You’re right to think that quotes will be essential to any story of that nature, but you’re also right in assuming that getting people to talk about sensitive subjects can be tricky. Here are some tips for handling an interview regarding any sticky situation:
Be a decent human first, and a reporter second. Whether someone witnessed a crime, has been victimized by bullies, or has suffered a loss, compassion is key in this interview process. It is okay for you to say something like “I’m so sorry for your loss” or “I’m sure this is difficult to talk about.” If you know your interviewee will be upset, bring some spare tissues in addition to your tape recorder and notebook. Showing your interviewee that you understand they are struggling and you’re not just a stickler reporter looking for a quote will allow them to relax. If and when they do decide to open up to you, make sure that you are actively listening to what they have to say.
Keep your cool. In any high-stress situation, your interviewee will be on edge. Whether they get defensive or burst into tears you will have to be able to remain calm in order to follow through with the interview. Part of being a good journalist means having thick skin.(Don’t worry, your skin will get thicker with practice.) You can’t allow your emotions to get the best of you. If your interviewee gets heated, allow them time to cool down and regain composure. Reassure them that it’s okay for them to take their time.
Check and double-check your prepared questions. When preparing for this kind of interview it is crucial to pay extremely close attention to the way you phrase your questions. You are going to want to treat someone who has experienced a loss or been the victim of a crime with respect, and handle their situation delicately. After you write your list of questions read through them a few times to make sure that none of them have any potential to offend.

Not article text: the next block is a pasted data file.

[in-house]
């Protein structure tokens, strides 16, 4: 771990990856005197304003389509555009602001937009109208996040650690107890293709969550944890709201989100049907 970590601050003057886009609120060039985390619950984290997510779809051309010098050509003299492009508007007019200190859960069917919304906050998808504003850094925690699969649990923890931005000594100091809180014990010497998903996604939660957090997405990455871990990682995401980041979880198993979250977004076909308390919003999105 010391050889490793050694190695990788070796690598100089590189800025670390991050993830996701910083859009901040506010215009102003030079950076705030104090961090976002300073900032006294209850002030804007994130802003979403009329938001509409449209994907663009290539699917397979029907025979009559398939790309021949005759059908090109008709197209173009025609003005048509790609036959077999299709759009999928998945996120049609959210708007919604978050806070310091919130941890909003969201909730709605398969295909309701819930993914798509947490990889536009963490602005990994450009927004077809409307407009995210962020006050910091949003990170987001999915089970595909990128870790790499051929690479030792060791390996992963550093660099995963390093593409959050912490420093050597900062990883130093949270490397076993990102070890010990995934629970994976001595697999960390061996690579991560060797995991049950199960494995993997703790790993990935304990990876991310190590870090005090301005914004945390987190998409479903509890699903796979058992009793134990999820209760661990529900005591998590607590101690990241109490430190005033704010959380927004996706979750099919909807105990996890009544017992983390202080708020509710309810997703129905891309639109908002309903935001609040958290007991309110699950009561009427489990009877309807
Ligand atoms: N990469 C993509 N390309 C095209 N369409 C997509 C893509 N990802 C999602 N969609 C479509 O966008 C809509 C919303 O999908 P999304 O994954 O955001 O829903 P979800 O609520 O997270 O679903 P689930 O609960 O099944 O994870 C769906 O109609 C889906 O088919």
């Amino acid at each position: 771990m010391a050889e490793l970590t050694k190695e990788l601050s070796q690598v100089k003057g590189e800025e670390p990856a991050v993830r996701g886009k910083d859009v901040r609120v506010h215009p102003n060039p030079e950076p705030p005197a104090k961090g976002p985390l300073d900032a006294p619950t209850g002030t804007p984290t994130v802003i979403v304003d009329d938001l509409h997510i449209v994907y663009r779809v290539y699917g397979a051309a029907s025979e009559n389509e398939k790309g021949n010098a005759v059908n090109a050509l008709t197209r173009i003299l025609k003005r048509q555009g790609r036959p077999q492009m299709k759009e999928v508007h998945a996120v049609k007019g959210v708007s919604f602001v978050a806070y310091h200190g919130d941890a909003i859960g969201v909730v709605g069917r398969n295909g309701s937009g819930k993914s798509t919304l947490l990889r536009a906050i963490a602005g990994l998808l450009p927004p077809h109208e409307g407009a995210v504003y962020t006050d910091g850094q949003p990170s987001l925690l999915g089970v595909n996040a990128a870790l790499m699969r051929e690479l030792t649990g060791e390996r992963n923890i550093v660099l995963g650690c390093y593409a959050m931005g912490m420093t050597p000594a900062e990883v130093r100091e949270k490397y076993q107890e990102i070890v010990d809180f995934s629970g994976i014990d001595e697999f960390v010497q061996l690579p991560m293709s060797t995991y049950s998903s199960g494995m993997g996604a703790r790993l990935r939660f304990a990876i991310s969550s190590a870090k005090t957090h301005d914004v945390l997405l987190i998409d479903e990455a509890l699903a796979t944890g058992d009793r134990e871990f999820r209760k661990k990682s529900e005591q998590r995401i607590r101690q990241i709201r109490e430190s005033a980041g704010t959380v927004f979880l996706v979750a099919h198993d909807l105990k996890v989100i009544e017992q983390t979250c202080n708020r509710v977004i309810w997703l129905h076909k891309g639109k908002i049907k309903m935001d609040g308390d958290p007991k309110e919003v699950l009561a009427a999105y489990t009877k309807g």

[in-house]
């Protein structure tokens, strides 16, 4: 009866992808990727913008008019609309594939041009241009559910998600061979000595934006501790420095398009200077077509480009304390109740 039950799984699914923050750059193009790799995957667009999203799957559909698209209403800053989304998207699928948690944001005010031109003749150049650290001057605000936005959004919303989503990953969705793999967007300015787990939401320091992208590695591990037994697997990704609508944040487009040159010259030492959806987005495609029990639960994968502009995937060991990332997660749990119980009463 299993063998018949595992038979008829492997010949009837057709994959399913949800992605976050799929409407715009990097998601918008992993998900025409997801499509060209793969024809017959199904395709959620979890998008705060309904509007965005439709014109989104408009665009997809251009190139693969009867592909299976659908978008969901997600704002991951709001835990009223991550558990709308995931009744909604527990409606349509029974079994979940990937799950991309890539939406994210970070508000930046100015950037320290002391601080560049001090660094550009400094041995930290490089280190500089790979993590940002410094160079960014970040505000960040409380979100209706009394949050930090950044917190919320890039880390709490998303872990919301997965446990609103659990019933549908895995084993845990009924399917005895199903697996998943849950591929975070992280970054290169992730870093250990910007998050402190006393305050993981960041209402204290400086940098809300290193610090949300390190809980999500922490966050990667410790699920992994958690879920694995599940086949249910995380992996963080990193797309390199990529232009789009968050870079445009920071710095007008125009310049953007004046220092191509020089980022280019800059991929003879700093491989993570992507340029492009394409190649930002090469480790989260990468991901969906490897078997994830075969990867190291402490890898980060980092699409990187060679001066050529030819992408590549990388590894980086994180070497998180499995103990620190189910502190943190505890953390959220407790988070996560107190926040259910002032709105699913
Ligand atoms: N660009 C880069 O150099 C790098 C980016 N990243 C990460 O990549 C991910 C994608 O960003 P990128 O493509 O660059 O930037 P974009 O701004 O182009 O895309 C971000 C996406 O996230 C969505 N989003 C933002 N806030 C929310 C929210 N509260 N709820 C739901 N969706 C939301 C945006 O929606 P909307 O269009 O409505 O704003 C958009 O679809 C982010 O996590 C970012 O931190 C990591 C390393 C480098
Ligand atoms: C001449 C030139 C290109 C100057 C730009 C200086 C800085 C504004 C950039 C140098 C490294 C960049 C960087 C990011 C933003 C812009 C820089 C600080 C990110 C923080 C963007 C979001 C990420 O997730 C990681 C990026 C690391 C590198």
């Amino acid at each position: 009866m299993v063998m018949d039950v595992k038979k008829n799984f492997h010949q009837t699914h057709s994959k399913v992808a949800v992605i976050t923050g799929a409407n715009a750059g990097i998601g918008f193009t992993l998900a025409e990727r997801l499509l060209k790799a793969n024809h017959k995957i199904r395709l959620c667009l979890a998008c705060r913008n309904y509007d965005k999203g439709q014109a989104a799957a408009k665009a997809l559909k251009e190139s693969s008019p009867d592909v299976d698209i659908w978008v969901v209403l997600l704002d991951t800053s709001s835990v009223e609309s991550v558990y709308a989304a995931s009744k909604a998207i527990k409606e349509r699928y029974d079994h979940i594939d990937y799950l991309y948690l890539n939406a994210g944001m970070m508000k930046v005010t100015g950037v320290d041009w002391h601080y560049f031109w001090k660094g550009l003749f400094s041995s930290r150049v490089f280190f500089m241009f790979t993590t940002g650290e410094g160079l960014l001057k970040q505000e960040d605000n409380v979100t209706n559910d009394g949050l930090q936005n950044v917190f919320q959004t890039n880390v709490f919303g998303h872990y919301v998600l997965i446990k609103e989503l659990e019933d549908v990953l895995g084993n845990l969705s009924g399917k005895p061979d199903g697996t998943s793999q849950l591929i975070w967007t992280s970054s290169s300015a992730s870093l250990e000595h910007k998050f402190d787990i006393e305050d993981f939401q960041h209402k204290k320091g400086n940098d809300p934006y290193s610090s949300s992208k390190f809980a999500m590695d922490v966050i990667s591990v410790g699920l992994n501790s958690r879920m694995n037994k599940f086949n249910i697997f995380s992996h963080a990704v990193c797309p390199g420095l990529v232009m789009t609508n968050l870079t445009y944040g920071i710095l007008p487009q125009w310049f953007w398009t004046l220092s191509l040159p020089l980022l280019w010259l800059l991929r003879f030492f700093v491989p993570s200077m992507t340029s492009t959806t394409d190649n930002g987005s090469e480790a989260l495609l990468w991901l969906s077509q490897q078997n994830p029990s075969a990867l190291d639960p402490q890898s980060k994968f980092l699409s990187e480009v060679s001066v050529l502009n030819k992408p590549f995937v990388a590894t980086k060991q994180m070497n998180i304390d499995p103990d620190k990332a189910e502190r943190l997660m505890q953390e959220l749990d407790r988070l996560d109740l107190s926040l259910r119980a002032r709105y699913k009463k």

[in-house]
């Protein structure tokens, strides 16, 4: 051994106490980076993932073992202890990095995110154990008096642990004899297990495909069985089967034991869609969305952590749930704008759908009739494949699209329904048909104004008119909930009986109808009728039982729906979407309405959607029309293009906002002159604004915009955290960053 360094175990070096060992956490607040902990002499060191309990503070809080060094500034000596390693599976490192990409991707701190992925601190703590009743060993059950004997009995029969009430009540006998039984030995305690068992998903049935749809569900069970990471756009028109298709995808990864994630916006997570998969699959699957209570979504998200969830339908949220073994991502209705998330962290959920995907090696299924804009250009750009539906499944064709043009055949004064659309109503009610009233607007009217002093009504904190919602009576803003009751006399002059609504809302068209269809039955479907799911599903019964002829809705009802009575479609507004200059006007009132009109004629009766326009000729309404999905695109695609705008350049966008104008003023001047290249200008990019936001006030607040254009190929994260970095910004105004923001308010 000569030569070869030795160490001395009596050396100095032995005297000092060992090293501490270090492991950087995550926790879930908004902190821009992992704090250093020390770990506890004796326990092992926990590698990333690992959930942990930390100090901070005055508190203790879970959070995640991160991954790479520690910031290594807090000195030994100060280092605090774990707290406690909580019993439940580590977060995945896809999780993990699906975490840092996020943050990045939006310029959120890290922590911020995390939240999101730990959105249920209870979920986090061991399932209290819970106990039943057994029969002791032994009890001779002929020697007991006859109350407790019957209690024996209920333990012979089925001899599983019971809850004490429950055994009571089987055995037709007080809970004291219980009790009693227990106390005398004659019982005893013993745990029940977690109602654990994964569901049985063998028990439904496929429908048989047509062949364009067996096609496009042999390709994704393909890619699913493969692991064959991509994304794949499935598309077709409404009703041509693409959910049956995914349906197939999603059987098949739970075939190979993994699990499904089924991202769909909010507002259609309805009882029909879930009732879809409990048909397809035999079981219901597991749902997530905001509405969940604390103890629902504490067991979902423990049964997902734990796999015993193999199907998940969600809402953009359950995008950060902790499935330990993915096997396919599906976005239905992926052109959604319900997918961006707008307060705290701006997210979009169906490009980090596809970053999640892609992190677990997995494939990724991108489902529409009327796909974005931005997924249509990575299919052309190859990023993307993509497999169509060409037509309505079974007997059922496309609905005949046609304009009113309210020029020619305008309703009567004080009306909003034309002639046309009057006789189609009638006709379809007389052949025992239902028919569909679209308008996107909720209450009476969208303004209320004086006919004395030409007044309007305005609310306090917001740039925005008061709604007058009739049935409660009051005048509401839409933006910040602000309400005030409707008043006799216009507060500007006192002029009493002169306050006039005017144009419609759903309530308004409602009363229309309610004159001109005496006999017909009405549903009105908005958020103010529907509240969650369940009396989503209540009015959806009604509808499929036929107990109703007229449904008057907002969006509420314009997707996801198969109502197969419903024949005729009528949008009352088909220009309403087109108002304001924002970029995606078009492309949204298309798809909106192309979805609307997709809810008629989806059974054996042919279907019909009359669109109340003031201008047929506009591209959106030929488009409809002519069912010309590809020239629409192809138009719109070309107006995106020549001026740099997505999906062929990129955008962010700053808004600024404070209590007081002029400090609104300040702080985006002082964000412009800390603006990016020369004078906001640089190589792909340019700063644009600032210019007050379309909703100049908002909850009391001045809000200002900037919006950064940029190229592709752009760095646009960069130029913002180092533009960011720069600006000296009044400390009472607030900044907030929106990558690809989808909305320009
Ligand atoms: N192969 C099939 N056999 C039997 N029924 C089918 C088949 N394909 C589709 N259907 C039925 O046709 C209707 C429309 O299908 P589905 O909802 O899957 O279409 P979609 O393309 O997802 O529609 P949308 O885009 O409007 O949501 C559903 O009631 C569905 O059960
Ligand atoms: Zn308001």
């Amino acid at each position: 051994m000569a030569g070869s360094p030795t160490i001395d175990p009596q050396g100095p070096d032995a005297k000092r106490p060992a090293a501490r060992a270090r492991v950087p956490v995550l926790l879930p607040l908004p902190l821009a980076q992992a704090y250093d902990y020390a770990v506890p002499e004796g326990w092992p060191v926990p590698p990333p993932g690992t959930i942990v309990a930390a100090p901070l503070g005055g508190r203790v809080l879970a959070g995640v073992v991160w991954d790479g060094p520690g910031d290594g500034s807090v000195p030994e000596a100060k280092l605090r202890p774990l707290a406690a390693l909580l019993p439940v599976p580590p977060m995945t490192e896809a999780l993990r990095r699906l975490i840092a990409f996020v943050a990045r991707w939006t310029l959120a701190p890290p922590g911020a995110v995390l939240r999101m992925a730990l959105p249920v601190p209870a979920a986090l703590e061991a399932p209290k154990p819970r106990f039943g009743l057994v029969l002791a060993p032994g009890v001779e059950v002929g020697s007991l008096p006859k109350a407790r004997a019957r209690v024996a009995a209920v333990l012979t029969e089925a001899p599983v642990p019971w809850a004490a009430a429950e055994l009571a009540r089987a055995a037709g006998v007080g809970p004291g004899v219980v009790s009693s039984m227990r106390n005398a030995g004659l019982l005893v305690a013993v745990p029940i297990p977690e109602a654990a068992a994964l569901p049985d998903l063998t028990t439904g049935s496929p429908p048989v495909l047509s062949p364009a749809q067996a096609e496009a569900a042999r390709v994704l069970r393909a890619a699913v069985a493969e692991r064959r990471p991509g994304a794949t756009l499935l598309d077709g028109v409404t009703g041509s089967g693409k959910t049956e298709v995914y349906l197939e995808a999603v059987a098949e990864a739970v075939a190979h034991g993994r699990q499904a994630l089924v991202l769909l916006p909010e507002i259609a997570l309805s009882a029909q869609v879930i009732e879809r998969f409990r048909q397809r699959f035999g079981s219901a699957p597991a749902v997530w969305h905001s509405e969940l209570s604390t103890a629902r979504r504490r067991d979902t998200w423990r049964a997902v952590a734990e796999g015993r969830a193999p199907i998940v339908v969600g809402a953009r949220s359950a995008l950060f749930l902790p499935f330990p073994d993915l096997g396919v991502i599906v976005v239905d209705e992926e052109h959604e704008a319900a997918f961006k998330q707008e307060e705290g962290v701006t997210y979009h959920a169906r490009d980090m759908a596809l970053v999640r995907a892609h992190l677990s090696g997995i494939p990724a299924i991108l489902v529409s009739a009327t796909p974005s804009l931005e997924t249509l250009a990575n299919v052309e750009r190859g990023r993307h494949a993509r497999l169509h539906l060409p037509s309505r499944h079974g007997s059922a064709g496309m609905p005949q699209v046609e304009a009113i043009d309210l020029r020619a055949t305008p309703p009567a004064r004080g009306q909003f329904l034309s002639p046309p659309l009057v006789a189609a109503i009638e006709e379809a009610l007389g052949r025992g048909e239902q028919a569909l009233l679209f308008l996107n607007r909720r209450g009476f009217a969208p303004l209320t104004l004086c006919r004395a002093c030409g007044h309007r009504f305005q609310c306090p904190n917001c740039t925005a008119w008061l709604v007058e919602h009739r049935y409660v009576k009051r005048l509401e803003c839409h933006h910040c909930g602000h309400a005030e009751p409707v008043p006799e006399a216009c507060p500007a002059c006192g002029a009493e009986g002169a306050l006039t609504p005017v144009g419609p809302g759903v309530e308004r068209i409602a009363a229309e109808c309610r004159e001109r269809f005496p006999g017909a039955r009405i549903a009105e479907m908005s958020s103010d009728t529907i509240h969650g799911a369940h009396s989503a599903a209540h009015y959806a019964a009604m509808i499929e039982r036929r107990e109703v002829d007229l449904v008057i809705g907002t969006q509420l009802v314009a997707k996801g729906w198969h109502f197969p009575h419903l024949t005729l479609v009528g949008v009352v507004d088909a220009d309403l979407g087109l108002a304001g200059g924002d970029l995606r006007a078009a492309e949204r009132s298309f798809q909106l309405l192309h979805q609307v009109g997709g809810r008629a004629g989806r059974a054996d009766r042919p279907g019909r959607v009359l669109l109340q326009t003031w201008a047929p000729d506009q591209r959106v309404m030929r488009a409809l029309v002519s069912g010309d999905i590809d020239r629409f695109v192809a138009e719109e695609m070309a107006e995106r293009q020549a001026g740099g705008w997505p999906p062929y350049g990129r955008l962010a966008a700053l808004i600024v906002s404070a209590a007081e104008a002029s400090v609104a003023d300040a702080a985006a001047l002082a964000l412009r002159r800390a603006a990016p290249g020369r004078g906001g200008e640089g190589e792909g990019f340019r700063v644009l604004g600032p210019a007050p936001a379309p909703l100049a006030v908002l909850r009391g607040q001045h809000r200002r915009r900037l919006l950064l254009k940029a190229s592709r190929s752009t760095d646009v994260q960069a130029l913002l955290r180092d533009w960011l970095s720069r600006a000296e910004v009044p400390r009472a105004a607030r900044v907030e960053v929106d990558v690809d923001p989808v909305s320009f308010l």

Take baby steps. There is no need to start with the most hard-hitting questions on your list. Start off nice and easy. Ask about small details first, and work your way up to the more difficult questions. If you ease the interviewee into the process they will feel more comfortable with you, and be more willing to open up when the time comes.
Expect the unexpected. In this interview more than ever you will need to be able to think on your toes. You never know how your interviewee will respond to your questions. Maybe they will completely lock up and not reveal much at all, or maybe you won’t be able to get a word in edge-wise. It will be essential for you to roll with the punches. Go with the flow – and even more importantly, go with your gut. If you sense that your subject is getting worked up, pump the brakes a little to prevent them from completely shutting down your interview.
An interview of this caliber may seem like an impossible feat at first, but with enough practice you will learn which methods work best for you and you’ll be a seasoned professional in no time!
What do you think? Do you have any other tips to add? Now that you’ve reached the end of this series, is there anything else you’re still dying to know?